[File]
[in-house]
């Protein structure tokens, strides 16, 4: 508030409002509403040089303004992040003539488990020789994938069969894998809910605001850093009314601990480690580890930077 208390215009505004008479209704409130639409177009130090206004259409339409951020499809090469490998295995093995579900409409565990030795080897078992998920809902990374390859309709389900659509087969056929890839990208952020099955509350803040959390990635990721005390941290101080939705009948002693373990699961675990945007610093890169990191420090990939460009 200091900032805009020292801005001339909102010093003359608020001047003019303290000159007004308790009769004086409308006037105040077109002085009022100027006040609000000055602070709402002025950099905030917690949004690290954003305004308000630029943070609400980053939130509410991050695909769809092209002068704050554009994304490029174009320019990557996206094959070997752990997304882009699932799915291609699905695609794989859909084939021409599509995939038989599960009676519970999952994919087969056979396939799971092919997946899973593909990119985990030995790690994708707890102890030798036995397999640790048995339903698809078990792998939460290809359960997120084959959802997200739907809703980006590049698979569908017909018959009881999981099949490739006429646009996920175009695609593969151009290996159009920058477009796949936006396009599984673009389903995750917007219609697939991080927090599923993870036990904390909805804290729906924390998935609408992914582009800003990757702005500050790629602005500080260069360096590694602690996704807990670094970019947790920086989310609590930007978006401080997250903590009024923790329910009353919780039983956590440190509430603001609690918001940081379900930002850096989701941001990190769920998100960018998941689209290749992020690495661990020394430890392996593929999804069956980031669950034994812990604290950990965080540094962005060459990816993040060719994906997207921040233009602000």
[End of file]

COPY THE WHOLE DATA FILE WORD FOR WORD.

[in-house]
């Protein structure tokens, strides 16, 4: 508030409002509403040089303004992040003539488990020789994938069969894998809910605001850093009314601990480690580890930077 208390215009505004008479209704409130639409177009130090206004259409339409951020499809090469490998295995093995579900409409565990030795080897078992998920809902990374390859309709389900659509087969056929890839990208952020099955509350803040959390990635990721005390941290101080939705009948002693373990699961675990945007610093890169990191420090990939460009 200091900032805009020292801005001339909102010093003359608020001047003019303290000159007004308790009769004086409308006037105040077109002085009022100027006040609000000055602070709402002025950099905030917690949004690290954003305004308000630029943070609400980053939130509410991050695909769809092209002068704050554009994304490029174009320019990557996206094959070997752990997304882009699932799915291609699905695609794989859909084939021409599509995939038989599960009676519970999952994919087969056979396939799971092919997946899973593909990119985990030995790690994708707890102890030798036995397999640790048995339903698809078990792998939460290809359960997120084959959802997200739907809703980006590049698979569908017909018959009881999981099949490739006429646009996920175009695609593969151009290996159009920058477009796949936006396009599984673009389903995750917007219609697939991080927090599923993870036990904390909805804290729906924390998935609408992914582009800003990757702005500050790629602005500080260069360096590694602690996704807990670094970019947790920086989310609590930007978006401080997250903590009024923790329910009353919780039983956590440190509430603001609690918001940081379900930002850096989701941001990190769920998100960018998941689209290749992020690495661990020394430890392996593929999804069956980031669950034994812990604290950990965080540094962005060459990816993040060719994906997207921040233009602000």